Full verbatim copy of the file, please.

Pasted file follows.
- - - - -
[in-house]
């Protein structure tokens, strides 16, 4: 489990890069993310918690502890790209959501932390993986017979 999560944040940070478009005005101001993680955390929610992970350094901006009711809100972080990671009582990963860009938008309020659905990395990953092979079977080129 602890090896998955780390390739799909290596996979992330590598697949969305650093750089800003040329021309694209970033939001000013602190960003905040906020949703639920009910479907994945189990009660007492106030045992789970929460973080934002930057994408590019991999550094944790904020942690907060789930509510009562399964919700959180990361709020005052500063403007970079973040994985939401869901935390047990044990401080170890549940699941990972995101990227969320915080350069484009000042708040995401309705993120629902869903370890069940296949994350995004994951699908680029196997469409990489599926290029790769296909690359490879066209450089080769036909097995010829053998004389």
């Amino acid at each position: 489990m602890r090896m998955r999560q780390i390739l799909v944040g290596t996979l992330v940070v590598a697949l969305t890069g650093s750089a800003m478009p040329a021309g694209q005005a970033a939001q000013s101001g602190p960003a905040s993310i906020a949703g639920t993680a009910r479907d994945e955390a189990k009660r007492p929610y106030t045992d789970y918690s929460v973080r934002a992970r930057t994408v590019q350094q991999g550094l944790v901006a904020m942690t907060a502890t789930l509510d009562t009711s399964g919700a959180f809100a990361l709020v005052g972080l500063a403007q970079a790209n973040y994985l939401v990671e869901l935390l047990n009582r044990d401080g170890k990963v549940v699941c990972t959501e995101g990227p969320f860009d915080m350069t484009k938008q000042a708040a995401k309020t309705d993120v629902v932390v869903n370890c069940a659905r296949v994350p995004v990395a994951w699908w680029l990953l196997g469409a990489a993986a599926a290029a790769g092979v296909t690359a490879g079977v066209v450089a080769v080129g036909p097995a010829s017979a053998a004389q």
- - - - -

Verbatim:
[in-house]
């Protein structure tokens, strides 16, 4: 489990890069993310918690502890790209959501932390993986017979 999560944040940070478009005005101001993680955390929610992970350094901006009711809100972080990671009582990963860009938008309020659905990395990953092979079977080129 602890090896998955780390390739799909290596996979992330590598697949969305650093750089800003040329021309694209970033939001000013602190960003905040906020949703639920009910479907994945189990009660007492106030045992789970929460973080934002930057994408590019991999550094944790904020942690907060789930509510009562399964919700959180990361709020005052500063403007970079973040994985939401869901935390047990044990401080170890549940699941990972995101990227969320915080350069484009000042708040995401309705993120629902869903370890069940296949994350995004994951699908680029196997469409990489599926290029790769296909690359490879066209450089080769036909097995010829053998004389």
């Amino acid at each position: 489990m602890r090896m998955r999560q780390i390739l799909v944040g290596t996979l992330v940070v590598a697949l969305t890069g650093s750089a800003m478009p040329a021309g694209q005005a970033a939001q000013s101001g602190p960003a905040s993310i906020a949703g639920t993680a009910r479907d994945e955390a189990k009660r007492p929610y106030t045992d789970y918690s929460v973080r934002a992970r930057t994408v590019q350094q991999g550094l944790v901006a904020m942690t907060a502890t789930l509510d009562t009711s399964g919700a959180f809100a990361l709020v005052g972080l500063a403007q970079a790209n973040y994985l939401v990671e869901l935390l047990n009582r044990d401080g170890k990963v549940v699941c990972t959501e995101g990227p969320f860009d915080m350069t484009k938008q000042a708040a995401k309020t309705d993120v629902v932390v869903n370890c069940a659905r296949v994350p995004v990395a994951w699908w680029l990953l196997g469409a990489a993986a599926a290029a790769g092979v296909t690359a490879g079977v066209v450089a080769v080129g036909p097995a010829s017979a053998a004389q």